WRB Qualities and Considerations for Wall Cavities

It is imperative that wall assemblies have the ability to dry out to prolong the durability of the wall. The permeability is the amount of vapor transmission a WRB allows over time while minimizing the potential for moisture vapor accumulation. The higher the permeance rating or perms, the more vapor-permeable the material. This number is somewhat nebulous because of variations in lab and installed conditions, but the perm rating should be higher than 5. Still, a higher perm rating doesn’t necessarily guarantee that it’s better—WRBs with micro-perforations may allow the passage of more water vapor, but they also can make it vulnerable to bulk water leakage. Other high-permeability WRBs may allow moisture stored in the reservoir cladding to be driven into the sheathing and insulation.

A WRB permeance in the range of 1 to 10 perms allows inward-driven moisture while still enabling outward drying in climate zones 1 to 7. Very low-permeance WRBs (less than 1 perm) should not be used unless there is 1 inch or more of exterior insulation (and at least 2 inches in climate zones 6 and 7).High-permeance WRBs (50 perms) should not be used with vapor permeable exterior insulation with reservoir claddings that are exposed to higher rain levels. Low-permeance interior vapor control results in elevated moisture content in the sheathing by capturing the inward-driven moisture; this should be avoided.

The biggest concern with vapor-permeable insulating sheathings is inward-driven moisture caused by solar drive hitting a wet moisture-storing cladding, which is a problem that occurs in all climates. When this happens, high vapor pressure builds behind the surface of the cladding, which can lead to outward drying but also create an inward vapor drive, particularly if the indoors is air-conditioned to a lower vapor pressure.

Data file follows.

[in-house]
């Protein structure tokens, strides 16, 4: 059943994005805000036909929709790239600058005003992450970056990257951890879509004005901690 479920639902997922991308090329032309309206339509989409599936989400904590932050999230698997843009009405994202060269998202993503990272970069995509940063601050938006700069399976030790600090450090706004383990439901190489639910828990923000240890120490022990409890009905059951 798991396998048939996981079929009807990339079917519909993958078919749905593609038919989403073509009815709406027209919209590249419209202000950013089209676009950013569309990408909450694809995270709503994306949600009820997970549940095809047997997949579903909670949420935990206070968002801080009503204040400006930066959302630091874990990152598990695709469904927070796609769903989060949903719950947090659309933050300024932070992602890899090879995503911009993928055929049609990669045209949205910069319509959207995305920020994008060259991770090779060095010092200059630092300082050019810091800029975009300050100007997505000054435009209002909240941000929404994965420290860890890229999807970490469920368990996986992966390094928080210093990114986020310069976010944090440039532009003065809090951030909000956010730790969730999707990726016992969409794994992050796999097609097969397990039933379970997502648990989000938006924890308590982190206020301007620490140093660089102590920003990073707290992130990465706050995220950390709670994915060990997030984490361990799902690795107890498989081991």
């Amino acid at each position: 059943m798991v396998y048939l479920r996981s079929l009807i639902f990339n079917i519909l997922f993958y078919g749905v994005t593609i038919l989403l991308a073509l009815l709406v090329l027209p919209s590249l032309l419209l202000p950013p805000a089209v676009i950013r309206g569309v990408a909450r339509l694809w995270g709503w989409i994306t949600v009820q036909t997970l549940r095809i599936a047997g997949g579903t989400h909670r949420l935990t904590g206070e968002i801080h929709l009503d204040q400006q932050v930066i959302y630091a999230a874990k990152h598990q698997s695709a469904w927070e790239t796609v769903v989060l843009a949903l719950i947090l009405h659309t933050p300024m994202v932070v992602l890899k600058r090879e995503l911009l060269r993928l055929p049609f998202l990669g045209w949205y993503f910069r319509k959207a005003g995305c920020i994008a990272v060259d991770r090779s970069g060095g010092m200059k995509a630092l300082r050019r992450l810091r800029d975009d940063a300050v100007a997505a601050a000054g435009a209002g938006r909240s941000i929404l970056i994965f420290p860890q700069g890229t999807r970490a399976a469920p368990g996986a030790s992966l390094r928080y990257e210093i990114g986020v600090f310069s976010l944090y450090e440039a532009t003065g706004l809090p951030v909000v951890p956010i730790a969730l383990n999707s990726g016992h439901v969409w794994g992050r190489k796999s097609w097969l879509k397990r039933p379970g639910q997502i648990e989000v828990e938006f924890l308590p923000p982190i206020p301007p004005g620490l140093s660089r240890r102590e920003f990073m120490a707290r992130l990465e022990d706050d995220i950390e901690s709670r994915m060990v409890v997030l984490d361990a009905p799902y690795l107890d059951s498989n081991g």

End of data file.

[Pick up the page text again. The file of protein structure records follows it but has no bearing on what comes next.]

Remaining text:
WRBs with an integrated rainscreen provide a continuous vented airspace over the entire surface area of the wall, providing better drainage and drying. Because many rainscreen products use a combination of plastic materials for the gap, they aren’t subject to saturation and decomposition that could compromise wood furring. These products are recommended in areas with wind-driven rain, high amounts of rainfall (40 to 60 inches annually), or those with high temperatures and humidity. New construction in coastal areas and those with hilltop exposures are key examples for locations where this technology should be applied.

There is an order for wall components in new construction. As far as placement in the wall assembly, the closer the wet materials are to the ventilated cavity, the higher their permeability should be.

Kendra Palmer has 12 years of experience working as an editor and writer for clients in renewable energy, healthcare and education. She is a frequent contributor for continuing education courses and publications through Confluence Communications.

Building Enclosure  |  |  Fall 2021